Politically driven innovation is a constant theme in government. In some
senses it is what politicians are elected for, and every political manifesto
speaks of the need for change and the importance of making a difference.
However, there is another kind of innovation in central government, namely
organisational innovation. The aim here is to do more for less, by using
innovation and change to increase a department’s output for the same amount of
input, or cash. The two forms of central government innovation, the politically
driven and the organisational search for efficiencies, merge to some extent with
initiatives such as the government’s thrust for joined up government.
Study the figures
The National Audit Office commissioned the Public Policy Group at the
School of Economics (LSE), led by Professor Patrick Dunleavy, to carry out a
study on innovation initiatives in the organisational sense, and the costs and
impact of such initiatives on the working of central government.
The LSE/NAO report, entitled
innovation in central government departments began early last year, with a
call by the LSE research team for government departments to submit details of
recent successful innovations. Around 125 innovations were submitted.
Part of the function of the exercise was for the NAO to get a feel for
whether or not the risk averse culture of the Civil Service was responding to
the NAO’s attempts to push “well-managed risk taking” in central government. The
thinking here is that since innovation requires change and since change always
has a measure of risk associated with it, evidence of innovation shows that the
Civil Service was becoming less risk-averse and willing to explore new, more
efficient ways of working.
“What we found,” said an NAO spokesman, “was that departments are prepared
and able to drive useful innovations through. However, these innovations tend to
be driven from the top down, by heads of departments. If we are going to develop
this culture of innovation, there has to be incentives and rewards for staff to
innovate at all levels.”
Of the 125 innovation projects submitted, around a fifth of departments, had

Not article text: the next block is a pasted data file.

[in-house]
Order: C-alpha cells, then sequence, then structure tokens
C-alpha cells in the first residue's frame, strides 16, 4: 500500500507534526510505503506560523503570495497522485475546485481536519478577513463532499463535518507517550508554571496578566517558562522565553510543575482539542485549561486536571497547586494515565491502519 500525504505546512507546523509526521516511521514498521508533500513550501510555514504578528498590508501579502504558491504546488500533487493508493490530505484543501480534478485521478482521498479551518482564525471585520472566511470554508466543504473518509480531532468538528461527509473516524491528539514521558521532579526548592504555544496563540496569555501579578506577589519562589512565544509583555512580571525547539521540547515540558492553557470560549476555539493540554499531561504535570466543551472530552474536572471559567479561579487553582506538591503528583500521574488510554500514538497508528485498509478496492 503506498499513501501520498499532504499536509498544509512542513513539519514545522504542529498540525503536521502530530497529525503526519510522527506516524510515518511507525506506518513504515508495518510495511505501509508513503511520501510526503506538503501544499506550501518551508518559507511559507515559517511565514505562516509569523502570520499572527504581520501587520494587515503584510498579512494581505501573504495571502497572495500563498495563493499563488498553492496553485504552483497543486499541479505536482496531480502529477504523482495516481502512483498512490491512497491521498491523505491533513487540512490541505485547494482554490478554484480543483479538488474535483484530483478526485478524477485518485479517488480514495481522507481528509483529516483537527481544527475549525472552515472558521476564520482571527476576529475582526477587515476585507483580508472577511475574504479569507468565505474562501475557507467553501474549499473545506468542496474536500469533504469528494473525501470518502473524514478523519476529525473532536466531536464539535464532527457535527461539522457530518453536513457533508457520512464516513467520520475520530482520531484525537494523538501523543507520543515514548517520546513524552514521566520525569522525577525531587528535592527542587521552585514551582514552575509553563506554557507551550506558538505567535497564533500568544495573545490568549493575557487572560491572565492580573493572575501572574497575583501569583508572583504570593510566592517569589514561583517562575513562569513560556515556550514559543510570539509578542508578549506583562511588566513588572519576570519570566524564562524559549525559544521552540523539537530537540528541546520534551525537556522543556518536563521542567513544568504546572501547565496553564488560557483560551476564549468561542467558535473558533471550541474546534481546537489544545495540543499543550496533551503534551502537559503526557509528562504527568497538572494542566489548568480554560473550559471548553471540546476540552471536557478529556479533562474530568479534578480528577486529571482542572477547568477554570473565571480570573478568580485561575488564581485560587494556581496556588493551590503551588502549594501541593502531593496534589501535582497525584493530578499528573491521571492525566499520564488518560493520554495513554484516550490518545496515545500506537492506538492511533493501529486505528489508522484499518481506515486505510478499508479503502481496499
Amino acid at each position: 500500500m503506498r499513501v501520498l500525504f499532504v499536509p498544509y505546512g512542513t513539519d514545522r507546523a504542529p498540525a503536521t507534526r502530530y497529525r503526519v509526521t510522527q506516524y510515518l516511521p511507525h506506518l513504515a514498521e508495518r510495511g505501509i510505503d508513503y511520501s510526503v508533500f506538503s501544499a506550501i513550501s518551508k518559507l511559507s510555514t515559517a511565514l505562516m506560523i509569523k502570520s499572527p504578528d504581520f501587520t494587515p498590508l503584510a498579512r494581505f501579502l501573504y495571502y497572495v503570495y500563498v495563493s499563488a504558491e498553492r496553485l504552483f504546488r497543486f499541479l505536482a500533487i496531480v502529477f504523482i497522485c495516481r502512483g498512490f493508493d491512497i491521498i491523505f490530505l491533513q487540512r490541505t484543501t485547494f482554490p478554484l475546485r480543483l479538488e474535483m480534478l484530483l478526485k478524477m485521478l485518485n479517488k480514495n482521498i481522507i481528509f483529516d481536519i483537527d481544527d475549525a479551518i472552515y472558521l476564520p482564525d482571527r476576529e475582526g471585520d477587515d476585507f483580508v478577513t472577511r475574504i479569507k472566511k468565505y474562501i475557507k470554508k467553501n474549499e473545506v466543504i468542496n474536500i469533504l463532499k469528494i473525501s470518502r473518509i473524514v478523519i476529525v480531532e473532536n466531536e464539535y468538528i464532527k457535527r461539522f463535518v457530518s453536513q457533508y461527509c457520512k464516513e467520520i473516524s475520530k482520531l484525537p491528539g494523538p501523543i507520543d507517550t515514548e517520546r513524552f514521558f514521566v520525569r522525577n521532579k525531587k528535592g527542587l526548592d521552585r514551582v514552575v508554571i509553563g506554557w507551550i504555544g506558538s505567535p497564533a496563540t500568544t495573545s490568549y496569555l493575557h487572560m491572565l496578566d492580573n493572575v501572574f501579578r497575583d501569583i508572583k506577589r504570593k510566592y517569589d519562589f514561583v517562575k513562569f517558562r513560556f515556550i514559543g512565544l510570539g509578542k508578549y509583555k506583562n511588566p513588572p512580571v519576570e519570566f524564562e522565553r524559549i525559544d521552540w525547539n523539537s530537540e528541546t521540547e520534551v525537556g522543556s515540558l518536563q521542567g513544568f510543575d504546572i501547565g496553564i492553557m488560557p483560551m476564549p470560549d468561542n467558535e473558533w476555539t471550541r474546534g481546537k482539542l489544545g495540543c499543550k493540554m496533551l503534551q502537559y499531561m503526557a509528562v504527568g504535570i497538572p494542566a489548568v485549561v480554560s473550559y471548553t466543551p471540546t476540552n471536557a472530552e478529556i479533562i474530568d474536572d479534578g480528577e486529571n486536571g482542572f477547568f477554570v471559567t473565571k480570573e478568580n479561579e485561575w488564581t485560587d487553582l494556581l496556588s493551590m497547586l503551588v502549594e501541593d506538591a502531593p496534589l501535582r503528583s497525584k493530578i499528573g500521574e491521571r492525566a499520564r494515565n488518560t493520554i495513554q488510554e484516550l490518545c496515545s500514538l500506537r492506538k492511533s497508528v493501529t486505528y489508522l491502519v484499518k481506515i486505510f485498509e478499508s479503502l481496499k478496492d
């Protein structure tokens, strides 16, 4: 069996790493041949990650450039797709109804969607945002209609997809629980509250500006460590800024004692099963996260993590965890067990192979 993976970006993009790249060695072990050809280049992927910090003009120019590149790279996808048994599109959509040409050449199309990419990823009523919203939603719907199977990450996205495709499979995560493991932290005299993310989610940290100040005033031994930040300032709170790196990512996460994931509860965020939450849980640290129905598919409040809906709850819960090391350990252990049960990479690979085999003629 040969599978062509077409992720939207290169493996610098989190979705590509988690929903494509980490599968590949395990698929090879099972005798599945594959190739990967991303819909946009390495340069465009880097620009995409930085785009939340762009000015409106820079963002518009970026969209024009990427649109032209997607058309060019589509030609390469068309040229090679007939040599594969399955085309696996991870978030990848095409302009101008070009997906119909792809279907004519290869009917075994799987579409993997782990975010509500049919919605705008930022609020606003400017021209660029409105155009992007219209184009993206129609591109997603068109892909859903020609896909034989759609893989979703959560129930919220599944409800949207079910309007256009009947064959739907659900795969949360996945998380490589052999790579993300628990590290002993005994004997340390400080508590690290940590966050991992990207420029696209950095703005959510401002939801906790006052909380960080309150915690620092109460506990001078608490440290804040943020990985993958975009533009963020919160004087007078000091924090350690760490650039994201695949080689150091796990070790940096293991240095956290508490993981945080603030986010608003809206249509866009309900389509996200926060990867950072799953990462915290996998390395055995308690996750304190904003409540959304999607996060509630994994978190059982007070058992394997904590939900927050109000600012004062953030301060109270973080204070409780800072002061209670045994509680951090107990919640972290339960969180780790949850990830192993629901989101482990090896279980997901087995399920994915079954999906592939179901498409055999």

schemes costing £100,000 or less and some nominated schemes had costs of only a
few thousand pounds. In contrast, the top 20% of projects had a price tag in
excess of £6.25m and the top seven projects cost in excess of several hundred
Jane Tinkler, an LSE researcher and the coordinator on the project, says that
a common sense benchmark for the LSE in carrying out the study was a comparison
with innovation in the private sector. “In the private sector, innovation is a
constant theme. Companies are innovating all the time as they seek to improve
products, increase customer satisfaction and drive costs out of processes,” she
The local authority sector is under pressure to come up with innovations to
drive efficiencies since they have a cost reduction target of 5% to achieve each
year. Central government departments have no such direct pressure. However,
there is the matter of the Gershon Review, which is looking to cut civil service
numbers. This, of itself, puts pressure on central government departments to
find more efficient ways of working.
The LSE team asked departments and agencies to say what factors inside their
organisation help innovations to be successful. The most common reply was
availability of funds. However, three other elements emerged as important and,
taken together, they were more important than funding. The three factors were:
– The presence of specific cross-function innovation units with a brief to
look for spin-offs;
– Formalised brainstorming away-days or group ‘think’ events;
– Regular internal reviews or external audit with a value-for-money emphasis.
These three factors combined were very influential, the report says, in
One big failing was that while central government departments and agencies
often seemed to have well researched and well thought through innovation plans,
these were generally only put into place when the department was forced to act
through some external stimulus.
Tinkler argues that departments are often constrained in their timing when it
comes to implementing new projects. Budget constraints or resource issues can be
the determining factor, she points out. Given this, it makes sense for
department heads to plan ahead and then look to implement the plan when budgets
and resources allow this to happen. On this view, the problem would lie with the
way central government departments are funded, rather than with civil service
An NAO spokesperson said: “If you look at the comparison with the private
sector, what we find is that the average cost of innovation is smaller scale, at
£900,000 per project on average, and on a longer time frame than we see in the
Tinkler points out that some of the really big innovation projects in
government departments are political in origin and none of the departments
submitted any of these. That factor helped to depress the average value of
innovation projects reported to the study.
“We believe that because central government departments and agencies are used
to working with the NAO, and know that the NAO has no brief to examine policy,
but only to look at implementation, departments made the decision not to submit
projects that were politically driven. The Civil Service heads only submitted
projects which they ‘owned’,” she emphasises.
While the NAO has still to clarify what, if any, further action might come
from the report, Tinkler says that the LSE would like to see the development of
a best practice knowledge base, accessible to all central government departments
and agencies. In this way, everyone would come to learn of successful innovation
initiatives and these could be adopted more rapidly by other departments.